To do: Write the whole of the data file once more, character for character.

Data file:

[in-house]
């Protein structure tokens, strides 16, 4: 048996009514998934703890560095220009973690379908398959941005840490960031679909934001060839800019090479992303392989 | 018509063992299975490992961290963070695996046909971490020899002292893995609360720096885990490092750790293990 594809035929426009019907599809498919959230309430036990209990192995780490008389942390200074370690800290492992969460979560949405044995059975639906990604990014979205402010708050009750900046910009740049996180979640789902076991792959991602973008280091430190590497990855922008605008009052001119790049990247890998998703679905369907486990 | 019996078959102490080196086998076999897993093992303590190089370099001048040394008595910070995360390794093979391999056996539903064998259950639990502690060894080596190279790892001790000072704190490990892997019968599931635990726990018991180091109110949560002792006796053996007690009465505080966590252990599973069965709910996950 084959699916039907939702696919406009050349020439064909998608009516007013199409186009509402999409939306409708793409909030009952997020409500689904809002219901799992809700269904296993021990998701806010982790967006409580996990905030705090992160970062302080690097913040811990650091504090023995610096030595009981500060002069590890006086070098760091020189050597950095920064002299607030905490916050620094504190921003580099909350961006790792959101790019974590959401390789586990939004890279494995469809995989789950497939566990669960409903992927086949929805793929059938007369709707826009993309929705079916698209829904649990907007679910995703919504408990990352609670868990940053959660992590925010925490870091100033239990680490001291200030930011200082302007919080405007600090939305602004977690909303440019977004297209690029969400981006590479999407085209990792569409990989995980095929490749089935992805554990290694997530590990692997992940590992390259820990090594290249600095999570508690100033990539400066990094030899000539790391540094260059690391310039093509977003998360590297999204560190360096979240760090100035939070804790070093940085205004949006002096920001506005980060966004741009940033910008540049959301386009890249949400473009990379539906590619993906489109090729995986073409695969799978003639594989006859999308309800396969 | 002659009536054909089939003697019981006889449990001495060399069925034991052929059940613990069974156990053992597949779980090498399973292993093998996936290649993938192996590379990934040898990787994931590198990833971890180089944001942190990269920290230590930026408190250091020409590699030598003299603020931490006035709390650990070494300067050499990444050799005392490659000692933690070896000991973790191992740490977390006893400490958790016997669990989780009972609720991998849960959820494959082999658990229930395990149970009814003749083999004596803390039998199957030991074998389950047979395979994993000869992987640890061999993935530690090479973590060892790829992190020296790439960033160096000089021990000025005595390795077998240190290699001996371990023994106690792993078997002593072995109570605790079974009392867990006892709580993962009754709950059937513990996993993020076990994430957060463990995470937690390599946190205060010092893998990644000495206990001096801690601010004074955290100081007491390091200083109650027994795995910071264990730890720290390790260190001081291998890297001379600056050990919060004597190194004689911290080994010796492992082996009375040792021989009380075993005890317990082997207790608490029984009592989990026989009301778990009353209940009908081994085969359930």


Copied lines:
[in-house]
């Protein structure tokens, strides 16, 4: 048996009514998934703890560095220009973690379908398959941005840490960031679909934001060839800019090479992303392989 | 018509063992299975490992961290963070695996046909971490020899002292893995609360720096885990490092750790293990 594809035929426009019907599809498919959230309430036990209990192995780490008389942390200074370690800290492992969460979560949405044995059975639906990604990014979205402010708050009750900046910009740049996180979640789902076991792959991602973008280091430190590497990855922008605008009052001119790049990247890998998703679905369907486990 | 019996078959102490080196086998076999897993093992303590190089370099001048040394008595910070995360390794093979391999056996539903064998259950639990502690060894080596190279790892001790000072704190490990892997019968599931635990726990018991180091109110949560002792006796053996007690009465505080966590252990599973069965709910996950 084959699916039907939702696919406009050349020439064909998608009516007013199409186009509402999409939306409708793409909030009952997020409500689904809002219901799992809700269904296993021990998701806010982790967006409580996990905030705090992160970062302080690097913040811990650091504090023995610096030595009981500060002069590890006086070098760091020189050597950095920064002299607030905490916050620094504190921003580099909350961006790792959101790019974590959401390789586990939004890279494995469809995989789950497939566990669960409903992927086949929805793929059938007369709707826009993309929705079916698209829904649990907007679910995703919504408990990352609670868990940053959660992590925010925490870091100033239990680490001291200030930011200082302007919080405007600090939305602004977690909303440019977004297209690029969400981006590479999407085209990792569409990989995980095929490749089935992805554990290694997530590990692997992940590992390259820990090594290249600095999570508690100033990539400066990094030899000539790391540094260059690391310039093509977003998360590297999204560190360096979240760090100035939070804790070093940085205004949006002096920001506005980060966004741009940033910008540049959301386009890249949400473009990379539906590619993906489109090729995986073409695969799978003639594989006859999308309800396969 | 002659009536054909089939003697019981006889449990001495060399069925034991052929059940613990069974156990053992597949779980090498399973292993093998996936290649993938192996590379990934040898990787994931590198990833971890180089944001942190990269920290230590930026408190250091020409590699030598003299603020931490006035709390650990070494300067050499990444050799005392490659000692933690070896000991973790191992740490977390006893400490958790016997669990989780009972609720991998849960959820494959082999658990229930395990149970009814003749083999004596803390039998199957030991074998389950047979395979994993000869992987640890061999993935530690090479973590060892790829992190020296790439960033160096000089021990000025005595390795077998240190290699001996371990023994106690792993078997002593072995109570605790079974009392867990006892709580993962009754709950059937513990996993993020076990994430957060463990995470937690390599946190205060010092893998990644000495206990001096801690601010004074955290100081007491390091200083109650027994795995910071264990730890720290390790260190001081291998890297001379600056050990919060004597190194004689911290080994010796492992082996009375040792021989009380075993005890317990082997207790608490029984009592989990026989009301778990009353209940009908081994085969359930």